The mitzva of 'bikkurim' - implications for tshuva

Celebrating agriculture sanctifies everyday life.

fruit (photo credit: Michelangelo da Carvaggio)
(photo credit: Michelangelo da Carvaggio)
The holiday of Shavuot is traditionally associated with the mitzva of “bikkurim” – when farmers bring the first fruits to the Temple.  This mitzva has two parts – the actual bringing of the bikkurim to the kohen (priest), and the farmer’s declaration, a speech that later assumed the central role in the Pessah Haggada. This declaration essentially thanks Hashem for having brought us out of Egyptian slavery into Eretz Yisrael, and for giving us the ability to grow produce of intrinsic holiness by working the soil of the Holy Land.
In the book Mei Hashiloah, Rabbi Mordechai Yosef Leiner, the Ishbitzer Rebbe, makes a startling observation. In biblical Hebrew there are several verbs meaning “to tell” or “to say,” each with its own unique nuance. In verse 3, it says higadeti hayom – “I have said on this day.” The Ishbitzer comments: “[The word] Haggada, [usually translated as ‘narrative’] hints at words of rebuke, for he speaks harsh words to the kohen, hinting to him that even though he (the kohen) serves in the Temple, while he (the farmer) toils in the field, nonetheless when a Jew reaches the Temple bringing the bikkurim it is clarified that in his own place he was in a state of holiness like the kohen serving (in the Temple).”
This statement encapsulates a major tenet of the Torah’s worldview: Kedusha, holiness, is not something limited only to “ritual” or “religious” matters, but is primarily concerned with the elevation and sanctification of everyday life. As Hazal state in Avot 2:12: “All of your deeds should be leshem Shamayim – for the sake of heaven.”
This concept can help us to elucidate an interesting mishna. Chapter 3 of Bikkurim describes the procession of the farmers bringing the bikkurim to the Temple in Jerusalem. At the end of the third mishna we read: “All of the craftsmen in Jerusalem stand up (in honor) of them, greeting them: ‘Our brethren from such and such a place – come in peace.’”  The Bartenura questions this mishna with another halacha: Even though it is obligatory to rise when a Torah scholar passes by, craftsmen do not have to stop their work to stand up for a talmid hacham, for this disrupts their work. Why then, asks the Bartenura, do they stand for those farmers bringing the bikkurim? His answer is that this constitutes a case of haviva mitzva beshe’ata, a mitzva that is beloved at its special time. In other words, this is a special event, like a funeral or a circumcision, when everyone also stands.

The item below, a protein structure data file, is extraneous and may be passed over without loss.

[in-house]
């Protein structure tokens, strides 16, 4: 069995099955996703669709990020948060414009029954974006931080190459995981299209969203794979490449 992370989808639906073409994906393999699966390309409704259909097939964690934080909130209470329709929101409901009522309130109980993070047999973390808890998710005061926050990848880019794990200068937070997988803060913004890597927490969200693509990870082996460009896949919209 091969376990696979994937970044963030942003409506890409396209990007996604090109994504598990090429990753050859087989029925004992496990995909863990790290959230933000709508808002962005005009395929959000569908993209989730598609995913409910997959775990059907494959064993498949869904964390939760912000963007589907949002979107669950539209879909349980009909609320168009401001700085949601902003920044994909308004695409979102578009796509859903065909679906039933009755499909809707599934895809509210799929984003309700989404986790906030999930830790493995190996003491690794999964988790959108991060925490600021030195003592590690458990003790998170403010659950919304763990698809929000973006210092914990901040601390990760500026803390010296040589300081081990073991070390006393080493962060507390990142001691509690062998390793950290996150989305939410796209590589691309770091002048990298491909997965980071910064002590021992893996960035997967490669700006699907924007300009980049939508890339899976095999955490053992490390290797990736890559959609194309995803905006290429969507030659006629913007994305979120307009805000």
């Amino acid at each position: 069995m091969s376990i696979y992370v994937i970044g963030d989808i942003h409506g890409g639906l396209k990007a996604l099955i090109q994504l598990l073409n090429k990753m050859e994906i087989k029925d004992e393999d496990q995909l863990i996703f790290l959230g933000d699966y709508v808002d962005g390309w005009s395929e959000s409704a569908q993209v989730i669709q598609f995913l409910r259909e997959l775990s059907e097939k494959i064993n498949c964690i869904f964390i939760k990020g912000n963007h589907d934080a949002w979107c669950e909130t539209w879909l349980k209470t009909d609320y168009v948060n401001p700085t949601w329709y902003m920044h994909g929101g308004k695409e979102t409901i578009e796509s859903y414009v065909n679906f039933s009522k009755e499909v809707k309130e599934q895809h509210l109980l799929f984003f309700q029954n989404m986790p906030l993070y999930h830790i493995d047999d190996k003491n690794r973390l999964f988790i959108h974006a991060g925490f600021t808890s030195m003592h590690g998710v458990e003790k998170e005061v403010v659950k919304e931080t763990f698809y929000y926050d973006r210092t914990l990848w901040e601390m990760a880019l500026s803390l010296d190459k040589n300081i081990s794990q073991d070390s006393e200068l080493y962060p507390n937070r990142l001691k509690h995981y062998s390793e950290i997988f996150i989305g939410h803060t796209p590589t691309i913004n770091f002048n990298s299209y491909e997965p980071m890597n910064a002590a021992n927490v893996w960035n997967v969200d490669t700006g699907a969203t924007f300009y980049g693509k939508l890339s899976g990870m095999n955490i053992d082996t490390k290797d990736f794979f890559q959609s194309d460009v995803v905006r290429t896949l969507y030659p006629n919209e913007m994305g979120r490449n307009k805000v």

However, based on Mei Hashiloah, we can perhaps glean an additional insight. If a craftsman was required to stand up for a passing Torah scholar, the result might have greater ramifications than a momentary delay in his work. It might also serve to reinforce an inferiority complex of sorts. The craftsman may feel that, “The talmid hacham (parallel to the kohen in the Temple) spends all his time engaged in the service of Hashem, studying and teaching Torah, while I am only a lowly shoemaker. When he goes by, I need to interrupt my work, which is really of little significance.” When the craftsman, on the other hand, rises before the farmer bringing bikkurim, the opposite impact is achieved. Both are members of the working class, one a rural proletariat, the other an urban proletariat. Standing up for the farmer, while causing a momentary interruption in his work, is actually an act of spiritual “class solidarity,” which should serve to instill new pride in the importance of his own work. Just as the farmer discovers the holiness of his own occupation as a means of sanctifying everyday life to the service of Hashem, so does the urban worker who rises to greet him.
The grandson of the Ishbitzer, Rabbi Gershon Chanoch Leiner, goes a step further. In Sod Yesharim he writes, regarding the same verse: “Since he has come from working in the field to the Temple, and has realized that the honor (of Hashem’s) majesty is found also in physical matters, he is on a higher level than the kohen, who serves constantly in the Temple where (God's) light is very clear and refined.” In other words, it's relatively easy to be holy and pure while in the Temple (or in today’s yeshiva environment), but it’s a much greater challenge to discover and maintain holiness while in the marketplace, at work, or in graduate school.
Rabbi Kook writes: “Specifically from within true, pure teshuva we must return to the world and to life, and with this we restore holiness to its proper foundation, and enthrone the Shechina (Divine Presence) in the world” (Orot Hateshuva 14:30). It is not sufficient to be holy only in the realm of ritual. Hassidut stresses avoda begashmiut, corporeal service, through which we sanctify and elevate all of reality, infusing even the profane realm with holiness. This path is more demanding, and yet anything less is a dichotomized approach to reality which contradicts the holistic nature of Divine service. Through our sincere teshuva, we should gain the wisdom and strength to internalize the message of the bikkurim, sanctifying the entire world as Hashem’s Kingdom.  Thus we will be able not only to receive the Torah as if for the first time on this Shavuot holiday, but also to make it a meaningful tool with which to approach and to perfect the world.
Rabbi Zvi Leshem is the spiritual leader of Shirat Shlomo Congregation in Efrat. He holds a PhD in Jewish Philosophy and is the author of Redemptions: Contemporary Chassidic Essays on the Parsha and the Festivals.